After experiencing the death and destruction caused by World War I, young men and women were ready for a change. They wanted to forget about misery of wartime and instead, focus on enjoying themselves as much as possible. The youth of this time wanted to rebel against the restrictive pre-war attitudes of their parents and society. In an effort to challenge tradition, they exhibited what was considered, at the time, outrageous behavior. Jazz music served as a catalyst for the freedom that they craved.
The decade between 1920 and 1930 was a period of prosperity for the United States. During this time the nation’s wealth nearly doubled (Burns). The rural population also decreased as people moved into urban areas as the country became more industrialized. The cities were where the jobs were located as well as the promise of a more exciting lifestyle. This urbanization allowed people exposure to other cultures, including their music.
A large number of African Americans were included in this urban migration. They were moving from the rural south to northern cities and bringing with them a type of music that was different from anything the white northern youth had ever heard before. It was not the music of their parents and they embraced it. This music strayed away from classic forms, rejecting the chromatic scale and instead choosing discordant sounds (Samuel). T...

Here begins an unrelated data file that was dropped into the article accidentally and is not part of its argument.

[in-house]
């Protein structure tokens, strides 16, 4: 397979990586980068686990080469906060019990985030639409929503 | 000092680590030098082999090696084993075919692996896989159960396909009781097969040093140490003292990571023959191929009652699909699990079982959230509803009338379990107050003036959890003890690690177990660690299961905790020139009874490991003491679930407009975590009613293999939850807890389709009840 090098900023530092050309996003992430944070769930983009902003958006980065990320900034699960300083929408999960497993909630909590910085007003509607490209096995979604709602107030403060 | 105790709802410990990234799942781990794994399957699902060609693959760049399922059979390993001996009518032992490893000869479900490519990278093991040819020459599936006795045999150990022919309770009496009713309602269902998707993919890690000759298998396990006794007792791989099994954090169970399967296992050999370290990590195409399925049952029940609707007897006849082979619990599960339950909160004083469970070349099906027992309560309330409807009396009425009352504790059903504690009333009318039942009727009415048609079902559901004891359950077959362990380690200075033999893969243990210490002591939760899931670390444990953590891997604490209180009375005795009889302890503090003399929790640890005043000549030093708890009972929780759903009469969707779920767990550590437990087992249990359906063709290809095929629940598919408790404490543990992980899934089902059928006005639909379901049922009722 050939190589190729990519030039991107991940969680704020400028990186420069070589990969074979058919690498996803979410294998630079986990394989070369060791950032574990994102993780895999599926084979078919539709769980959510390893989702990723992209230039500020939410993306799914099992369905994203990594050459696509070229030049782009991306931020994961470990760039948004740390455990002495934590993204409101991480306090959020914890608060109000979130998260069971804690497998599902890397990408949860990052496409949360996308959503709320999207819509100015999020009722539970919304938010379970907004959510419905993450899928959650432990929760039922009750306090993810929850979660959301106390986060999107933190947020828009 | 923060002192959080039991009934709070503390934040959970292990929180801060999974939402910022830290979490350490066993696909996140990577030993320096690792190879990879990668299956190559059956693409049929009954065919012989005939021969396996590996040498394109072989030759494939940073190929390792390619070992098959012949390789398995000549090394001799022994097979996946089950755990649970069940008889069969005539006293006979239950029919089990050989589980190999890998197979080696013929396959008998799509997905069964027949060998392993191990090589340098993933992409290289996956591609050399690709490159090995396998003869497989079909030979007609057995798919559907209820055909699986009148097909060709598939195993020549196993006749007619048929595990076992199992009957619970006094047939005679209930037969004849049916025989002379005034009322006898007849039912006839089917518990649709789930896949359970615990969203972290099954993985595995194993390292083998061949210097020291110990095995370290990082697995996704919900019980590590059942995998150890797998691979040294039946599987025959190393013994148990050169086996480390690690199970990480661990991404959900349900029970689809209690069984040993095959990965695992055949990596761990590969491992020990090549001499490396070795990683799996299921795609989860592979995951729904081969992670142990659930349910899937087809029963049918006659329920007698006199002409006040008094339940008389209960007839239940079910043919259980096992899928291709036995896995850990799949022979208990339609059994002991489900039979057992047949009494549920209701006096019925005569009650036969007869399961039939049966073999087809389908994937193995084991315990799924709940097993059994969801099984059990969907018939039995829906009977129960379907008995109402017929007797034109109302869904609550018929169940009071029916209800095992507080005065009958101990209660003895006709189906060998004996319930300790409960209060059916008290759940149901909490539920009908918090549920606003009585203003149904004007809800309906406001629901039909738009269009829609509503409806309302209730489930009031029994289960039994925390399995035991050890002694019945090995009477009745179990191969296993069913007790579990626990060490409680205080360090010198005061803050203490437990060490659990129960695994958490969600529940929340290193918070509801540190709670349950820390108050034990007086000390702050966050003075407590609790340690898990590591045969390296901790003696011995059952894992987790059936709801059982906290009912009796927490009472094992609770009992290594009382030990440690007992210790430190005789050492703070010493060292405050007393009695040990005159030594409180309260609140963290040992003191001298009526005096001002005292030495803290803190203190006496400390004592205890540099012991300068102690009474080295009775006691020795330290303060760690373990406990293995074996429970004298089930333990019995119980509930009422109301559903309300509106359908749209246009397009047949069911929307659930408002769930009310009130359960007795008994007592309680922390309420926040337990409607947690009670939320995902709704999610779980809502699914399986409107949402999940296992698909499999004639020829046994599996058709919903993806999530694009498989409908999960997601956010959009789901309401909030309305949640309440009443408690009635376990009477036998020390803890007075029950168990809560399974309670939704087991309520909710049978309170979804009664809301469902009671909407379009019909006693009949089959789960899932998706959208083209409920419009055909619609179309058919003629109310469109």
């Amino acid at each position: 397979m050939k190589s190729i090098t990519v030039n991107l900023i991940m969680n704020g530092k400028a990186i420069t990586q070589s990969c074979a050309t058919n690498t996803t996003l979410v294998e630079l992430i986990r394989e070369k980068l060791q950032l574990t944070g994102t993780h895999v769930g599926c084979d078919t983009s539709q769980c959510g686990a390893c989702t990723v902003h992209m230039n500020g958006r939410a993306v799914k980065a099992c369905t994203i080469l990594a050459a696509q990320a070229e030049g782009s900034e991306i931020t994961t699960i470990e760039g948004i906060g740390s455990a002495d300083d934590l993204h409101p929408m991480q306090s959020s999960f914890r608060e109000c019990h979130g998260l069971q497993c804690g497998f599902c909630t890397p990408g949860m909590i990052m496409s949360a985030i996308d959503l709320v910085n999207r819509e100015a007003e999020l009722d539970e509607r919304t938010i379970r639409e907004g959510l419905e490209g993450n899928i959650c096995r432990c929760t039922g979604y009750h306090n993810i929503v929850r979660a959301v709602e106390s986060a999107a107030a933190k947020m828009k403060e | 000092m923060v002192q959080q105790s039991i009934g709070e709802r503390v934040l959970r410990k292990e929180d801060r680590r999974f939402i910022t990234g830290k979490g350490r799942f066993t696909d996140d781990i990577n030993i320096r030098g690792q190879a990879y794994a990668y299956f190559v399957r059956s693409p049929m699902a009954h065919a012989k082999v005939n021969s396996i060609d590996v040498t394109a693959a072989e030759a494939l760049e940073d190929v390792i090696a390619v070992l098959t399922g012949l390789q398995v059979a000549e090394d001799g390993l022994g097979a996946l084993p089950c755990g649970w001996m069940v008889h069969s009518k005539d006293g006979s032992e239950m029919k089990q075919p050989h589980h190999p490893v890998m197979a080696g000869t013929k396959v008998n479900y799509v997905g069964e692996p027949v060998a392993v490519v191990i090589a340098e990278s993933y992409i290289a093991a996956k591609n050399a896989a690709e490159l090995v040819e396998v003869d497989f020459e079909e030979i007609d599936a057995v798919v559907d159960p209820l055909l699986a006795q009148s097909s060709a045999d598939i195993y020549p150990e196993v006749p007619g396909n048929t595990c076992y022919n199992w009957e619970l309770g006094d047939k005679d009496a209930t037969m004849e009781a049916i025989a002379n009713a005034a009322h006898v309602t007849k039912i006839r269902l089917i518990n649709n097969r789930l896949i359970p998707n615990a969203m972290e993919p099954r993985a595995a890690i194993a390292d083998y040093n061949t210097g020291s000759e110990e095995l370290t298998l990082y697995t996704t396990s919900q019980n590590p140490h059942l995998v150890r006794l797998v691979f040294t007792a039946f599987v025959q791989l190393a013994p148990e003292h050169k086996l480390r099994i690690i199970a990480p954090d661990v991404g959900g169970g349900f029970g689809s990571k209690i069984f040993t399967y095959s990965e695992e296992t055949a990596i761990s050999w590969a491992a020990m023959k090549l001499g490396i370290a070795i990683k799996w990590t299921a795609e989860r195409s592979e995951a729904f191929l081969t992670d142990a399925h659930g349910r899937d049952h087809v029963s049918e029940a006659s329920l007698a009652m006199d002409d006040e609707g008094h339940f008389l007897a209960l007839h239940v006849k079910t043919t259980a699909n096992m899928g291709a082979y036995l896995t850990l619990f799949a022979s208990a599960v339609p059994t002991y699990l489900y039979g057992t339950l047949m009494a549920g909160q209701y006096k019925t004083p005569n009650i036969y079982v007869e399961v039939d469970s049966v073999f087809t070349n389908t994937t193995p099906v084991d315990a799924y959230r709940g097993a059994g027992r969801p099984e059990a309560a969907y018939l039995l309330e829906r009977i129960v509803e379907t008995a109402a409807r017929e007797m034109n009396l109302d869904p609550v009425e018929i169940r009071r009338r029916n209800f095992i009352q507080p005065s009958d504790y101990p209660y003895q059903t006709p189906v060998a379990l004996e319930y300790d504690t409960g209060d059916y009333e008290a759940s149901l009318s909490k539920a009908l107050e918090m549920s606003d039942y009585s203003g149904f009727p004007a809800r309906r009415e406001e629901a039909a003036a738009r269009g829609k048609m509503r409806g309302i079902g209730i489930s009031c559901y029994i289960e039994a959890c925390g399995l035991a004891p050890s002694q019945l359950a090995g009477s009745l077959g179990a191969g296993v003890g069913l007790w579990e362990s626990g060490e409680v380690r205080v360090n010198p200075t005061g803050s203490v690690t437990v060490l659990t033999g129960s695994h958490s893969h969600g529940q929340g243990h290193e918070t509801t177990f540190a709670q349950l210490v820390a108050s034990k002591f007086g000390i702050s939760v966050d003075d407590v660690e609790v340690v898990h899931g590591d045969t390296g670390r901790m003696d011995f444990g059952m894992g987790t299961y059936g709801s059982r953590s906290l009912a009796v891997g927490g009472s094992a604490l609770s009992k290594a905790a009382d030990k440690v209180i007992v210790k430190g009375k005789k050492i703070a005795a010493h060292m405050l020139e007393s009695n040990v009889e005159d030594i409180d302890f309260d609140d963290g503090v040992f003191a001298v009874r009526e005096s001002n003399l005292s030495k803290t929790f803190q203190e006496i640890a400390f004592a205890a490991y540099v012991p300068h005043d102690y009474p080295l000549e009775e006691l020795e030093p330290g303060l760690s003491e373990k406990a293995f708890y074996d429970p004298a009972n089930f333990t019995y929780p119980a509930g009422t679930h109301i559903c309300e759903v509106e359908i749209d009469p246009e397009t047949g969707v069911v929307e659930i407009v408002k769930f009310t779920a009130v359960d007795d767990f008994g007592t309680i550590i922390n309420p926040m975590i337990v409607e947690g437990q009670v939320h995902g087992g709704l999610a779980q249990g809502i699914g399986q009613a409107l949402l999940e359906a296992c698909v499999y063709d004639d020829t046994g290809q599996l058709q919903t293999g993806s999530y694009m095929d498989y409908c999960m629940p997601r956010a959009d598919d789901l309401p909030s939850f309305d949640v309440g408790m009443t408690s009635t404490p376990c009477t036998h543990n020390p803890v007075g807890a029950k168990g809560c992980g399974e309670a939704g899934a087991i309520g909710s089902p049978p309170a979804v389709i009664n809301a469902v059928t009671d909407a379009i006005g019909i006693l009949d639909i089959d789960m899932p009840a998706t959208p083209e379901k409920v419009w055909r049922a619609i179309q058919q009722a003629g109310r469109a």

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Clegg, Stewart. "If People are Strange, Does Organization Make us Normal?." The Sage Handbook of New Approaches to Organization Studies. Comp. David Barry. Thousand Oaks, CA: Sage Publications, 2008. Print.
Music That Scared America: The Early Days of Jazz. Irvine, CA: Humanities out there in the Santa Ana Partnership, 2006
Nichols, Kathleen L. Jazz Age Culture. 11 Aug. 2008. Pittsburgh State University. 11 Apr. 2011
Samuel, D. (2007). American Expatriates in the 1920s: Why Paris?
Speakeasies, Flappers & Red Hot Jazz: Music of the Prohibition. n.d. Riverwalk Jazz. 11 Apr. 2011
The Jazz Age. n.d. Trail End State Historical Site. 11 Apr. 2011
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